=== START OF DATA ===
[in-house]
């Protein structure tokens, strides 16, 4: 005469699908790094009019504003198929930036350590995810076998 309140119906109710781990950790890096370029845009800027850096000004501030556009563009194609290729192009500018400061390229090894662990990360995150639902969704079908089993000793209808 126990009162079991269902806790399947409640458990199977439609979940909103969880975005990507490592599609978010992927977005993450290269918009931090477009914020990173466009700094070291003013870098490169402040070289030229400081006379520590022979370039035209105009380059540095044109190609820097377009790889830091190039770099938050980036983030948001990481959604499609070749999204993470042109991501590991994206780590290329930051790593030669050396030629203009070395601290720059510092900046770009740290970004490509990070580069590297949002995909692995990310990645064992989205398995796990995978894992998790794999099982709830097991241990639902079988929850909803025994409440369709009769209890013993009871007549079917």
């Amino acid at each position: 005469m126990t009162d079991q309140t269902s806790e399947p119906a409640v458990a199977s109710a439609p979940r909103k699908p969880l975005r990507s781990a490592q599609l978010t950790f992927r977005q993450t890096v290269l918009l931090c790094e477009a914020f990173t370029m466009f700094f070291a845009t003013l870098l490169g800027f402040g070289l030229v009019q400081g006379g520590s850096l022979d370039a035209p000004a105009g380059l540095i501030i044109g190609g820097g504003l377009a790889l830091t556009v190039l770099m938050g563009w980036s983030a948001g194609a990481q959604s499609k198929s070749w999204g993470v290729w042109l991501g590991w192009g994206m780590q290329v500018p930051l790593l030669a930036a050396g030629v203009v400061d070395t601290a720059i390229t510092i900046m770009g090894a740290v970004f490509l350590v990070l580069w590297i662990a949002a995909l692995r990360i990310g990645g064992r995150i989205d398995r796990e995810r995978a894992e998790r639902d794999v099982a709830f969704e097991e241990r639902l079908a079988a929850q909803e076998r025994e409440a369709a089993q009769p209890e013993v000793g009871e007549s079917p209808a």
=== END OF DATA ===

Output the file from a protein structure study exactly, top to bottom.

[in-house]
């Protein structure tokens, strides 16, 4: 005469699908790094009019504003198929930036350590995810076998 309140119906109710781990950790890096370029845009800027850096000004501030556009563009194609290729192009500018400061390229090894662990990360995150639902969704079908089993000793209808 126990009162079991269902806790399947409640458990199977439609979940909103969880975005990507490592599609978010992927977005993450290269918009931090477009914020990173466009700094070291003013870098490169402040070289030229400081006379520590022979370039035209105009380059540095044109190609820097377009790889830091190039770099938050980036983030948001990481959604499609070749999204993470042109991501590991994206780590290329930051790593030669050396030629203009070395601290720059510092900046770009740290970004490509990070580069590297949002995909692995990310990645064992989205398995796990995978894992998790794999099982709830097991241990639902079988929850909803025994409440369709009769209890013993009871007549079917």
């Amino acid at each position: 005469m126990t009162d079991q309140t269902s806790e399947p119906a409640v458990a199977s109710a439609p979940r909103k699908p969880l975005r990507s781990a490592q599609l978010t950790f992927r977005q993450t890096v290269l918009l931090c790094e477009a914020f990173t370029m466009f700094f070291a845009t003013l870098l490169g800027f402040g070289l030229v009019q400081g006379g520590s850096l022979d370039a035209p000004a105009g380059l540095i501030i044109g190609g820097g504003l377009a790889l830091t556009v190039l770099m938050g563009w980036s983030a948001g194609a990481q959604s499609k198929s070749w999204g993470v290729w042109l991501g590991w192009g994206m780590q290329v500018p930051l790593l030669a930036a050396g030629v203009v400061d070395t601290a720059i390229t510092i900046m770009g090894a740290v970004f490509l350590v990070l580069w590297i662990a949002a995909l692995r990360i990310g990645g064992r995150i989205d398995r796990e995810r995978a894992e998790r639902d794999v099982a709830f969704e097991e241990r639902l079908a079988a929850q909803e076998r025994e409440a369709a089993q009769p209890e013993v000793g009871e007549s079917p209808a």